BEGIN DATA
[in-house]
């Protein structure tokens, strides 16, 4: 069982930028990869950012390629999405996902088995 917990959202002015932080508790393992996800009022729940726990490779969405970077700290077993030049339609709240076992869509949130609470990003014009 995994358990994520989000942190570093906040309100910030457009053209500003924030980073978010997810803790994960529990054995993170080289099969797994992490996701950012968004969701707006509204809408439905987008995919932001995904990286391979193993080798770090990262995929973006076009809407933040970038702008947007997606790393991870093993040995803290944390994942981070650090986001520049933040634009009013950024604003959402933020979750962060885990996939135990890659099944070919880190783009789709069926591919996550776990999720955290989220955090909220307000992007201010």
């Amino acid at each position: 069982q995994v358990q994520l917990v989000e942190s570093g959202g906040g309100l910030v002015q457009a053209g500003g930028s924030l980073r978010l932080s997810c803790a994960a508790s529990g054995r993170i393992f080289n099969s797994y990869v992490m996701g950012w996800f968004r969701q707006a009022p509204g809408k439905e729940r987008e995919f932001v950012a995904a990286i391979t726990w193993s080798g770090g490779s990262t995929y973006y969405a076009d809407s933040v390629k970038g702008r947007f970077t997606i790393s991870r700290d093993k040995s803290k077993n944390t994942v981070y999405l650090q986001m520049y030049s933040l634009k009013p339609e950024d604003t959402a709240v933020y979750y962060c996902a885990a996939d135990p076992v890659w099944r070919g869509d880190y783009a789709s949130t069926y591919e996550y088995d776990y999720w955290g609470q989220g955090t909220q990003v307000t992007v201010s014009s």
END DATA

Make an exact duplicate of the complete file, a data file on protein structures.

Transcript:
[in-house]
């Protein structure tokens, strides 16, 4: 069982930028990869950012390629999405996902088995 917990959202002015932080508790393992996800009022729940726990490779969405970077700290077993030049339609709240076992869509949130609470990003014009 995994358990994520989000942190570093906040309100910030457009053209500003924030980073978010997810803790994960529990054995993170080289099969797994992490996701950012968004969701707006509204809408439905987008995919932001995904990286391979193993080798770090990262995929973006076009809407933040970038702008947007997606790393991870093993040995803290944390994942981070650090986001520049933040634009009013950024604003959402933020979750962060885990996939135990890659099944070919880190783009789709069926591919996550776990999720955290989220955090909220307000992007201010």
């Amino acid at each position: 069982q995994v358990q994520l917990v989000e942190s570093g959202g906040g309100l910030v002015q457009a053209g500003g930028s924030l980073r978010l932080s997810c803790a994960a508790s529990g054995r993170i393992f080289n099969s797994y990869v992490m996701g950012w996800f968004r969701q707006a009022p509204g809408k439905e729940r987008e995919f932001v950012a995904a990286i391979t726990w193993s080798g770090g490779s990262t995929y973006y969405a076009d809407s933040v390629k970038g702008r947007f970077t997606i790393s991870r700290d093993k040995s803290k077993n944390t994942v981070y999405l650090q986001m520049y030049s933040l634009k009013p339609e950024d604003t959402a709240v933020y979750y962060c996902a885990a996939d135990p076992v890659w099944r070919g869509d880190y783009a789709s949130t069926y591919e996550y088995d776990y999720w955290g609470q989220g955090t909220q990003v307000t992007v201010s014009s």